My husband and I love Maine. We would move there in a heartbeat if he could find a job there. We love the cold snowy winters and the crisp fall days with the beautiful foliage. We love the warm summer days and cool summer nights. We also love blueberries, lobster and maple syrup. This easy recipe combines blueberries and maple syrup...and uses lots of eggs.
As many of you know, Yvette lost her beloved hen Lily to sour crop this past January. Even with the help of her vet, she was not able to save Lily.
Chickens and gardening go hand in hand. It's all part of being more self-sufficient and sustaining your family from what you can produce. I had been growing vegetables and herbs for years before I started keeping chickens, but it wasn't until we got the chickens that I felt the circle was truly complete.
|~Next time I wouldn't even bother with the nesting box since they don't use it anyway~|
When we had only two ducks, they happily slept in the chicken coop with the chickens in a wooden box on the floor. But when we got 5 more ducklings last spring, I decided it was time for the ducks to have their own house. Fortunately there was an old wooden doghouse at the edge of our property that had been sitting empty since we bought our house. I swept out the squirrel and mice nests and all the cobwebs, dragged it down to the run and set about converting it into a duck house.
Congratulations! So you have decided to raise some ducklings! If you have brooded chicks before, you will find that it's basically the same. In fact, my very first batch of chicks included two ducklings that we raised in the brooder box along with the chicks and all thrived and grew up to be happy and healthy. But in addition to the fact that ducklings grow much faster than chicks, there are also a few other differences between brooding ducklings and chicks.
If you have five dollars (or less if you can repurpose things you already have) and about five minutes, you can make a cute hanging treat feeder for your chickens to help beat the winter blahs. Fill it with scratch, seeds, cereal, grains (even their regular feed) and they will have a ball trying to grab a bite.
Boredom can cause pecking, feather eating and other behavioral issues in your flock, and winter is the prime time for boredom due to a lack of grass, weeds and bugs for your chickens to find. A hanging feeder like this will keep them amused - trust me - and it's very amusing to watch.
Here's what you will need:
A wooden embroidery hoop (any size will work)
A piece of old window screen (just a bit larger than the hoop)
Four feet of chain
Three small eyehooks
A metal ring (like a key ring)
Wire or string (optional)
Cut the screen into a circle 1/2" larger than the hoop
Sandwich the screen in between the two hoops, trim any excess and tighten the screw to secure
Twist the three eyehooks in between the two hoops, equidistant apart from each other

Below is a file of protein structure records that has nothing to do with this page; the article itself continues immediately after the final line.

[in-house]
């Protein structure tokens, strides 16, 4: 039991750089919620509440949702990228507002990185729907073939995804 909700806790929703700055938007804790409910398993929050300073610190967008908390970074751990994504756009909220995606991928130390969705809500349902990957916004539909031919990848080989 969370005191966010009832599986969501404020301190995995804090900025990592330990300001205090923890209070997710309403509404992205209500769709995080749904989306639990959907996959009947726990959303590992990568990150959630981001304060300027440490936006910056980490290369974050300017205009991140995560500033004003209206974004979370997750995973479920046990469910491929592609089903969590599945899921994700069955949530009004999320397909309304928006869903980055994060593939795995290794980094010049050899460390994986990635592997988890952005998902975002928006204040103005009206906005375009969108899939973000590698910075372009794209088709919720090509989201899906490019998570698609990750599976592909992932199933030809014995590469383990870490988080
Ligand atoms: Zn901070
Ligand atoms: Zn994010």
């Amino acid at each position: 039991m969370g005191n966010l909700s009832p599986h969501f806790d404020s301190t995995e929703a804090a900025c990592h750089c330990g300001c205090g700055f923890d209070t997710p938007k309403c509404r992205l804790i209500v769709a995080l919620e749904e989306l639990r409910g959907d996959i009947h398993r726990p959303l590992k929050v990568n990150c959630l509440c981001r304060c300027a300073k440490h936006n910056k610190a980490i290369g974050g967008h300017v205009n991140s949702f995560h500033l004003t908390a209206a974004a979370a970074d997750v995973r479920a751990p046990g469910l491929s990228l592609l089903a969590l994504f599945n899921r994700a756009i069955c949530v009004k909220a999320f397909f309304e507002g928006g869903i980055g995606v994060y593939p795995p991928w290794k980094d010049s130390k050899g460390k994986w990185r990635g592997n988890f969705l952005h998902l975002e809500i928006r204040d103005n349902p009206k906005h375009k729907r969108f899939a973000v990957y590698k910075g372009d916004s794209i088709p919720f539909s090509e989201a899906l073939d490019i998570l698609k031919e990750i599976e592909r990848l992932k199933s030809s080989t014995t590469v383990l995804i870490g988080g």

Cut the chain into three pieces - two 12" lengths and one 24" length. Open an end link on each length with the needle-nosed pliers and then attach one to each eyehook.
Open the opposite ends of the two shorter lengths and attach to the middle of the longer piece of chain to make three equal-length 'legs', leaving a 12" length at the top.
Using the keyring and carabiner, hang the feeder from the top of your run (using string or wire for additional length if you need to), so the feeder hangs about 6-8" off the ground. Fill with scratch, seeds, cereal, grain or another dry treat, stand back and watch the fun.
~idea adapted from the Kid-Friendly Bird Feeder featured in Birds & Blooms Magazine~
Several years ago when we decided to start raising chickens, I knew that our six chicks would eventually grow out of their brooder box and need a coop. I starting looking at pre-made coops, coop kits and coop plans, but couldn't find exactly what I wanted. I researched the different elements that good coop designs encompassed and I decided to design and build my own, using the different aspects from a few different coops.
This is the coop I ended up with and I love it. It's perfect inside our completely enclosed run. It has a hinged roof for easy cleaning, three nesting boxes with an exterior hinged lid and tons of vents that can be opened or closed depending on the weather. It was the perfect size for our six original chickens - with room for more as we expanded our flock (or so I thought at the time).
When we first decided to try raising chickens, the breeds we chose were based solely on what the feed store had. We said 'we'll take two of whatever you have' and ended up coming home with two Buff Orpingtons, two Silver Laced Wyandottes and two Rhode Island Reds.
Cute chicks, beautiful chickens, wonderful layers...and they all laid brown eggs. Which was fine with me.
Like anything else relating to raising backyard chickens, there seem to be lots of different opinions about feeding eggshells back your chickens. But what everyone does agree on is that laying chickens need a lot of calcium to ensure strong eggshells. If they do not have enough calcium to create the shell, it will result in very thin-shelled eggs and calcium will start being leached from the hen's bones. You can buy commercially packaged crushed oyster shell, or you can save money by processing your eggshells to feed back to your hens.
I used to wonder where all the old farm sayings came from, "Wait 'til the cows come home", "Hold your horses", "Madder than a wet hen".....well, since having a horse and the chickens and ducks, I wonder no more.